431515 Formation of Ultrathin Polystyrene Films By Admicellar RAFT Polymerization

Thursday, November 12, 2015: 1:45 PM
251C (Salt Palace Convention Center)
Adam E. Smith1, Poh Lee Cheah2 and John O'Haver2, (1)Chemical Engineering, University of Mississippi, Oxford, MS, (2)Chemical Engineering, University of Mississippi, University, MS

Since the initial reports in the 1980’s, admicellar polymerization, the surface analog of emulsion polymerization, has been utilized for many applications including filler/matrix compatibility, corrosion control, electrically conductive films, and fabric coatings. Admicellar polymerization produces a polymer film on the order of one nanometer, significantly thinner than other surface coating techniques. Previous studies on admicellar polymerization relied on unusually high ratios of initiator to monomer for free radical polymerization. We hypothesized this is due to the presence of dissolved oxygen in the polymerization media. We studied the effect of oxygen on the polymer formed through admicellar polymerization on silica particles using cetyltrimethylammonium bromide as the adsorbed surfactant bilayer template, styrene as the monomer, and azobisisobutyronitrile as the free radical initiator. The solutions were deoxygenated by purging the headspace with nitrogen prior to the initiation of the admicellar polymerization of styrene. We demonstrated that the presence of oxygen drastically lowers the molecular weight and mass of the polymer film formed on the surface of porous silica substrates. These results open the way for the formation of more advanced thin films. Ongoing studies in our group focuses on uniting the advantages of reversible addition-fragmentation chain transfer (RAFT) polymerization and admicellar polymerization to produce well-defined ultrathin polymer films on surfaces. RAFT polymerization is noted as a highly controlled synthetic method and is compatible with a wide variety of functional monomers under conditions utilized in admicellar polymerization. Our initial investigation focuses on the RAFT polymerization of styrene inside an admicelle on the surface of silica particles. The preliminary results demonstrate the ability to better control the molecular weight of the formed polymer films using RAFT polymerization inside admicelles compared to the traditional admicellar polymerization technique.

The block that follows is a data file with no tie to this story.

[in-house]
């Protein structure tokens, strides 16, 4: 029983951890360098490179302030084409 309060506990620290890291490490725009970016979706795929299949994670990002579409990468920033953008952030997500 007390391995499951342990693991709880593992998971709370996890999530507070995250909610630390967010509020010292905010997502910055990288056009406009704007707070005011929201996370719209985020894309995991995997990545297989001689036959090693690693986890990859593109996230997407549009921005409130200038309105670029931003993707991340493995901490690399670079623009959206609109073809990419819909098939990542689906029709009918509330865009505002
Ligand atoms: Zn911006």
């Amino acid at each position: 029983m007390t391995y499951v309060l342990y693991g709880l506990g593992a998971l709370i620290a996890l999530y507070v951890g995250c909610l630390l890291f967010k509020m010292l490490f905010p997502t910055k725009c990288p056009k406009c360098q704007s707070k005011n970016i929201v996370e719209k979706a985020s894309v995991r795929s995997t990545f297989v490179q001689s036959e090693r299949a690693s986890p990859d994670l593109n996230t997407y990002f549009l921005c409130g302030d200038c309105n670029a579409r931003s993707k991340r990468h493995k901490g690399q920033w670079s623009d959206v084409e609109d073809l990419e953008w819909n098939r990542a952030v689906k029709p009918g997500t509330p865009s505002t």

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See more of this Session: Inhomogeneous Polymers
See more of this Group/Topical: Materials Engineering and Sciences Division